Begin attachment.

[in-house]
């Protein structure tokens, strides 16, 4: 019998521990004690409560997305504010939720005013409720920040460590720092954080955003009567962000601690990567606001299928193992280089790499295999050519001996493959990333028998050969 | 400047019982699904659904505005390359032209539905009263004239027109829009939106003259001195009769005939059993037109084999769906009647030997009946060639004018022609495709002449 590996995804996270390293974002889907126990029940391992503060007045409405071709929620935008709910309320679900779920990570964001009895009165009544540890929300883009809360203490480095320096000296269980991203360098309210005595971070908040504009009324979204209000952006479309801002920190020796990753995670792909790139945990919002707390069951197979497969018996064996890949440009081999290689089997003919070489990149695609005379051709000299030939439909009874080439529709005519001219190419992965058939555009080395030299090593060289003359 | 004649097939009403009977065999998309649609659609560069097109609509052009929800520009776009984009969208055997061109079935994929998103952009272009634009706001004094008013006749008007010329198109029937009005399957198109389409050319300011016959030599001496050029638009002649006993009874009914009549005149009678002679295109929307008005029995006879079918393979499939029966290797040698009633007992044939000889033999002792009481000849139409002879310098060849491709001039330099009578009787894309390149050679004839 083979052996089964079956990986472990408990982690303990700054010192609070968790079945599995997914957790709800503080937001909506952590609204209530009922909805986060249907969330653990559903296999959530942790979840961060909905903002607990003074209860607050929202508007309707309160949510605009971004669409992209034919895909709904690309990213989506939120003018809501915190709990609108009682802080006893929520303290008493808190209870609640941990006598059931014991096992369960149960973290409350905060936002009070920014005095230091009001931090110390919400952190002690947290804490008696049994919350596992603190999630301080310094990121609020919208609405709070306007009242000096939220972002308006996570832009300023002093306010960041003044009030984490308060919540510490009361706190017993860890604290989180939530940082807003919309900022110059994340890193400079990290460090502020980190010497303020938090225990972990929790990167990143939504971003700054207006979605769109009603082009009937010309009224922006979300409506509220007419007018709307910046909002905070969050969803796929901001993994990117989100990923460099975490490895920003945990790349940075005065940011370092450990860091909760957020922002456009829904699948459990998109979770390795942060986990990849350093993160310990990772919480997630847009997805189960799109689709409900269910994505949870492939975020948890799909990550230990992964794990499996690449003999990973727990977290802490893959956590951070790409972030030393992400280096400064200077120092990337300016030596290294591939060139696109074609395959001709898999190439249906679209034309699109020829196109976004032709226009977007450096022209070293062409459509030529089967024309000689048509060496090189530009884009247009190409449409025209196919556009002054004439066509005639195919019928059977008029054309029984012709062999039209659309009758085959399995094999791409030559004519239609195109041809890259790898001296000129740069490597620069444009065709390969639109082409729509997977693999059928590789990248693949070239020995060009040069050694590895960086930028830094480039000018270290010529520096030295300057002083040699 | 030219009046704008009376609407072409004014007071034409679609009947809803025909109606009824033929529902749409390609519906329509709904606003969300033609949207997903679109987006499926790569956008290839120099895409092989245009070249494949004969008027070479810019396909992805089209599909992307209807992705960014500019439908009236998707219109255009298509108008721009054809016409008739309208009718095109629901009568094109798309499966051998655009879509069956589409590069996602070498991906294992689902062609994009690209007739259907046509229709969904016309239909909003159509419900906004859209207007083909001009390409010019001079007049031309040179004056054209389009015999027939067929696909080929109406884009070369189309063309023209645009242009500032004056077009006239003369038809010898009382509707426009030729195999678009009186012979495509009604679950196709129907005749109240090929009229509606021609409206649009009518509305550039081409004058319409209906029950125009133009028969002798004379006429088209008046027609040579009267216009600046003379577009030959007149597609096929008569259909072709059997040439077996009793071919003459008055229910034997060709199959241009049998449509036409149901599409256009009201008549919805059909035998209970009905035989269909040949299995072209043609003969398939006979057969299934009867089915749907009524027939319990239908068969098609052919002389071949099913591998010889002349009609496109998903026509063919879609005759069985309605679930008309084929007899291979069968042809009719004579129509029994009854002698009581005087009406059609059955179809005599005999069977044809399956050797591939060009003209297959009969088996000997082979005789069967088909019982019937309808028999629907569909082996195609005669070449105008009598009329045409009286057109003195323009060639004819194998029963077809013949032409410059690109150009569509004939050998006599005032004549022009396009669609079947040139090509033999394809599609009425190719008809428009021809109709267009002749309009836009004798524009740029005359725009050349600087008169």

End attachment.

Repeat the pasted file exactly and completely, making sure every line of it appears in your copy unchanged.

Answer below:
[in-house]
């Protein structure tokens, strides 16, 4: 019998521990004690409560997305504010939720005013409720920040460590720092954080955003009567962000601690990567606001299928193992280089790499295999050519001996493959990333028998050969 | 400047019982699904659904505005390359032209539905009263004239027109829009939106003259001195009769005939059993037109084999769906009647030997009946060639004018022609495709002449 590996995804996270390293974002889907126990029940391992503060007045409405071709929620935008709910309320679900779920990570964001009895009165009544540890929300883009809360203490480095320096000296269980991203360098309210005595971070908040504009009324979204209000952006479309801002920190020796990753995670792909790139945990919002707390069951197979497969018996064996890949440009081999290689089997003919070489990149695609005379051709000299030939439909009874080439529709005519001219190419992965058939555009080395030299090593060289003359 | 004649097939009403009977065999998309649609659609560069097109609509052009929800520009776009984009969208055997061109079935994929998103952009272009634009706001004094008013006749008007010329198109029937009005399957198109389409050319300011016959030599001496050029638009002649006993009874009914009549005149009678002679295109929307008005029995006879079918393979499939029966290797040698009633007992044939000889033999002792009481000849139409002879310098060849491709001039330099009578009787894309390149050679004839 083979052996089964079956990986472990408990982690303990700054010192609070968790079945599995997914957790709800503080937001909506952590609204209530009922909805986060249907969330653990559903296999959530942790979840961060909905903002607990003074209860607050929202508007309707309160949510605009971004669409992209034919895909709904690309990213989506939120003018809501915190709990609108009682802080006893929520303290008493808190209870609640941990006598059931014991096992369960149960973290409350905060936002009070920014005095230091009001931090110390919400952190002690947290804490008696049994919350596992603190999630301080310094990121609020919208609405709070306007009242000096939220972002308006996570832009300023002093306010960041003044009030984490308060919540510490009361706190017993860890604290989180939530940082807003919309900022110059994340890193400079990290460090502020980190010497303020938090225990972990929790990167990143939504971003700054207006979605769109009603082009009937010309009224922006979300409506509220007419007018709307910046909002905070969050969803796929901001993994990117989100990923460099975490490895920003945990790349940075005065940011370092450990860091909760957020922002456009829904699948459990998109979770390795942060986990990849350093993160310990990772919480997630847009997805189960799109689709409900269910994505949870492939975020948890799909990550230990992964794990499996690449003999990973727990977290802490893959956590951070790409972030030393992400280096400064200077120092990337300016030596290294591939060139696109074609395959001709898999190439249906679209034309699109020829196109976004032709226009977007450096022209070293062409459509030529089967024309000689048509060496090189530009884009247009190409449409025209196919556009002054004439066509005639195919019928059977008029054309029984012709062999039209659309009758085959399995094999791409030559004519239609195109041809890259790898001296000129740069490597620069444009065709390969639109082409729509997977693999059928590789990248693949070239020995060009040069050694590895960086930028830094480039000018270290010529520096030295300057002083040699 | 030219009046704008009376609407072409004014007071034409679609009947809803025909109606009824033929529902749409390609519906329509709904606003969300033609949207997903679109987006499926790569956008290839120099895409092989245009070249494949004969008027070479810019396909992805089209599909992307209807992705960014500019439908009236998707219109255009298509108008721009054809016409008739309208009718095109629901009568094109798309499966051998655009879509069956589409590069996602070498991906294992689902062609994009690209007739259907046509229709969904016309239909909003159509419900906004859209207007083909001009390409010019001079007049031309040179004056054209389009015999027939067929696909080929109406884009070369189309063309023209645009242009500032004056077009006239003369038809010898009382509707426009030729195999678009009186012979495509009604679950196709129907005749109240090929009229509606021609409206649009009518509305550039081409004058319409209906029950125009133009028969002798004379006429088209008046027609040579009267216009600046003379577009030959007149597609096929008569259909072709059997040439077996009793071919003459008055229910034997060709199959241009049998449509036409149901599409256009009201008549919805059909035998209970009905035989269909040949299995072209043609003969398939006979057969299934009867089915749907009524027939319990239908068969098609052919002389071949099913591998010889002349009609496109998903026509063919879609005759069985309605679930008309084929007899291979069968042809009719004579129509029994009854002698009581005087009406059609059955179809005599005999069977044809399956050797591939060009003209297959009969088996000997082979005789069967088909019982019937309808028999629907569909082996195609005669070449105008009598009329045409009286057109003195323009060639004819194998029963077809013949032409410059690109150009569509004939050998006599005032004549022009396009669609079947040139090509033999394809599609009425190719008809428009021809109709267009002749309009836009004798524009740029005359725009050349600087008169």